A Nottingham beauty salon is facing a barrage of criticism after it printed a leaflet aimed at students implying looking good is more important than going to university.
Icon distributed the discount leaflet with the message “students, your education is important but looking good is imperative”, next to an image of a young woman.
The business, based in the Cornerhouse, was the target of dozens of comments on Facebook, with some women saying the message was “insensitive” and “disgusting”.
More comments followed when the business’s Facebook account responded to a post saying: “Many thanks for that. Please call the salon, and as well as getting an amazing haircut you can let out all of your anger issues.”
Some Facebook users defended the salon, saying critics had taken the leaflet too seriously.
And the owner of the business also hit back, adding the leaflet had not been designed to cause offence.
Picture: One user ‘edited’ the leaflet and posted it on Facebook
After being posted over the weekend, the original post criticising the flyer had received nearly 1,000 ‘likes’ and been shared 235 times.
The outcry echoes a much bigger protest which broke out in the summer over a poster designed by a protein company which some said put unfair pressure on young women to achieve an “unrealistic” image.
One person wrote of the Icon leaflet: “Shocking!! This really sinks to an all time low in marketing tactics! Back to the dark ages.”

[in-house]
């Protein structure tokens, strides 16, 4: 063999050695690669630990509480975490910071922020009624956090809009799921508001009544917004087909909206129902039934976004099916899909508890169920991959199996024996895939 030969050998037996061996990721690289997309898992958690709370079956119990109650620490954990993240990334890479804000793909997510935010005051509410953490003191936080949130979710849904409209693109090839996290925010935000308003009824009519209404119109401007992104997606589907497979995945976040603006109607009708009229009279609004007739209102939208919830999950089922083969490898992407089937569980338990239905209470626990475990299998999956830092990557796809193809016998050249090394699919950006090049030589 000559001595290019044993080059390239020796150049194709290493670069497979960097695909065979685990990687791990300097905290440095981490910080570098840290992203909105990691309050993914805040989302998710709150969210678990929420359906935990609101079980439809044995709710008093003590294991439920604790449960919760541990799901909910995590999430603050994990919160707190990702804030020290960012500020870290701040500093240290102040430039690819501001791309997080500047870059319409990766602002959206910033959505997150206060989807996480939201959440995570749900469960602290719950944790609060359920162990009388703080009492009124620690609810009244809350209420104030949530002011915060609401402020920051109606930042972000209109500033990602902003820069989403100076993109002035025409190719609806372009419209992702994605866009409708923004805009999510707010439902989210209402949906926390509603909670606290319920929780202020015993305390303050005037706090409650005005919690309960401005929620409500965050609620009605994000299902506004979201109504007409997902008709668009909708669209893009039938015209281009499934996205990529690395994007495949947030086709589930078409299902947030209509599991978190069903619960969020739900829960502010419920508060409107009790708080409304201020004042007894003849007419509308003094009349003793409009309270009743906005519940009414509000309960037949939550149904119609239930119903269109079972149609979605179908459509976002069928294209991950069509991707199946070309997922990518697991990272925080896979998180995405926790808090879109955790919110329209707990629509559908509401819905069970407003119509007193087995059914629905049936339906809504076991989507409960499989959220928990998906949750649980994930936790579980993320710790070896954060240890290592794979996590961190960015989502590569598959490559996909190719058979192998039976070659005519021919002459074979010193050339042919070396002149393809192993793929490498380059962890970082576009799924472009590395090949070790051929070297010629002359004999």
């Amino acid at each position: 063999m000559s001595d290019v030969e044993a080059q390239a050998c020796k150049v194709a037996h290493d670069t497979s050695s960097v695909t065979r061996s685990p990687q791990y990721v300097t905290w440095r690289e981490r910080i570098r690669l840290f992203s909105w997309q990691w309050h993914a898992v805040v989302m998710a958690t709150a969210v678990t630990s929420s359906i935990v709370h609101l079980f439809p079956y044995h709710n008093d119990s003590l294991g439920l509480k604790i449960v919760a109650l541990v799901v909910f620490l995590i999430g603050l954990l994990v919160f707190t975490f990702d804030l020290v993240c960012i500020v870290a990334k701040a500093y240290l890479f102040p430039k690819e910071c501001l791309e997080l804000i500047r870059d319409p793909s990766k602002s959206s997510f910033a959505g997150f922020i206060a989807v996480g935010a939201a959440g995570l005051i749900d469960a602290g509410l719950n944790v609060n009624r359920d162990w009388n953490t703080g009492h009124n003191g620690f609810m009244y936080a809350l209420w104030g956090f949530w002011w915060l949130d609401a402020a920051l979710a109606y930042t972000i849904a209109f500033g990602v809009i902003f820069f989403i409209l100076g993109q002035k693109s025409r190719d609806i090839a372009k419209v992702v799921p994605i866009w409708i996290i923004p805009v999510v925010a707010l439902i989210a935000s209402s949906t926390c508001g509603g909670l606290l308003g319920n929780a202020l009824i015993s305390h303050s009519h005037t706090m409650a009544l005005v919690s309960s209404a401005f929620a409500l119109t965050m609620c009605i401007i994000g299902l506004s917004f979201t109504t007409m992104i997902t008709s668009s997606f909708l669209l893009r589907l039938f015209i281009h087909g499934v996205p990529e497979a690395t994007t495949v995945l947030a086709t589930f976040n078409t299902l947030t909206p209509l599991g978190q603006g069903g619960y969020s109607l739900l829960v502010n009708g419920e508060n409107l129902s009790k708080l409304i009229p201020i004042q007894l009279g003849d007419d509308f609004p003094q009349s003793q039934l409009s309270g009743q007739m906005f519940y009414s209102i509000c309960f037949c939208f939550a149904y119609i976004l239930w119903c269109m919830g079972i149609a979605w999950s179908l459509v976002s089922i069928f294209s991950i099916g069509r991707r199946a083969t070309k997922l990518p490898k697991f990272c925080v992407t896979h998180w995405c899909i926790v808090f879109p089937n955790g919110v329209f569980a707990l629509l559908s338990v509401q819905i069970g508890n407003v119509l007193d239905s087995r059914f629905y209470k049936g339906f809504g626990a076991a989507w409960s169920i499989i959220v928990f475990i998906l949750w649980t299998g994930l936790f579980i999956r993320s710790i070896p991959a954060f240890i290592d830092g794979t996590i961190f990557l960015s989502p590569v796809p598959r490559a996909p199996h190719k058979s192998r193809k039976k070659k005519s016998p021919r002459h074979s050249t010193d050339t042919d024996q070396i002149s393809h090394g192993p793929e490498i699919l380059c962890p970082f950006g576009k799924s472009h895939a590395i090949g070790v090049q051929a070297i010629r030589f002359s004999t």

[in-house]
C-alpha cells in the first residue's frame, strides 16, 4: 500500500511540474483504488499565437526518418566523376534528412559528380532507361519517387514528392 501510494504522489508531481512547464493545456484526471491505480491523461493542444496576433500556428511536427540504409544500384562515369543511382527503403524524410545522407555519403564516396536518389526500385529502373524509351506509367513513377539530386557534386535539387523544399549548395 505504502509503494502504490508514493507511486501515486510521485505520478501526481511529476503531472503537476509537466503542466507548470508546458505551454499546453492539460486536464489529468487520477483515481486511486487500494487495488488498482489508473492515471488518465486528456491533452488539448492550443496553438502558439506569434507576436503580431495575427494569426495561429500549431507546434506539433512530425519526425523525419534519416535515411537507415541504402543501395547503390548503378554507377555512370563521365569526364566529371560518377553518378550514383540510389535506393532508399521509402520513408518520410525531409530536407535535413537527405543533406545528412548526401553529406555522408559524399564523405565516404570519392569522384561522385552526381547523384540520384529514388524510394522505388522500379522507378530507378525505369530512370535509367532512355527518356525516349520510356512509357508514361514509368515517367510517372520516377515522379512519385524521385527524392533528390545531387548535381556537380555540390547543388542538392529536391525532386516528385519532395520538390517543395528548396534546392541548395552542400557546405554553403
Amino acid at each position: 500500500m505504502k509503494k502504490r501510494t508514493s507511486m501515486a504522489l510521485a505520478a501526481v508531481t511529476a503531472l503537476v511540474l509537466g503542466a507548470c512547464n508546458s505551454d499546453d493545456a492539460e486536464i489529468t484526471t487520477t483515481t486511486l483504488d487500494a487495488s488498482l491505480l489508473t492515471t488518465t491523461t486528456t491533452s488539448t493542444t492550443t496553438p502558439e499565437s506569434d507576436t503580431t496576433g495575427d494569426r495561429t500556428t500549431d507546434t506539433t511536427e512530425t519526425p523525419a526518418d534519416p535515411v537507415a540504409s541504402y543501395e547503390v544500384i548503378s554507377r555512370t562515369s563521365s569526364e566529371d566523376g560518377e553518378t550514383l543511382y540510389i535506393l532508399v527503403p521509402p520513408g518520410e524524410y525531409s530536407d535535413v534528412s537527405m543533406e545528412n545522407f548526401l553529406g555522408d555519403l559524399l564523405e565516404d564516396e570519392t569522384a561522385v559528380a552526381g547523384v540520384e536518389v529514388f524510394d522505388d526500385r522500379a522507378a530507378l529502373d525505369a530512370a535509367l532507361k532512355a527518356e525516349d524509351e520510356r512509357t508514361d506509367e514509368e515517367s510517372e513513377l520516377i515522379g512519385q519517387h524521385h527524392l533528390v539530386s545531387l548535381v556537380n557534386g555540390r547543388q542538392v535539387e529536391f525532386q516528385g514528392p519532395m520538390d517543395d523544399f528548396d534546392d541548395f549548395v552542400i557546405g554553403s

“Women start worrying about their looks, their hairstyles, about not being able to go out because they think they don’t look right.”
Carol Zlotowitcz, a Nottingham writer and feminist, said: “The message says your looks are more important than your studying, that is where they made their big mistake.
“What happens is women start worrying about their looks, their hairstyles, about not being able to go out because they think they don’t look right.”
But some also defended the salon online. One person wrote: “Never have I seen such a cruel attack on a local business for the choice of its words on a flyer.”
Icon co-director Steve Sharpe said the idea had not been to cause offence, and said he was disappointed people had criticised the firm on social media, rather than contact it directly.
He said: “I’m sorry if I’ve offended anybody in the past, but I would say it to their face,”
He added: “Why would we offend somebody deliberately?”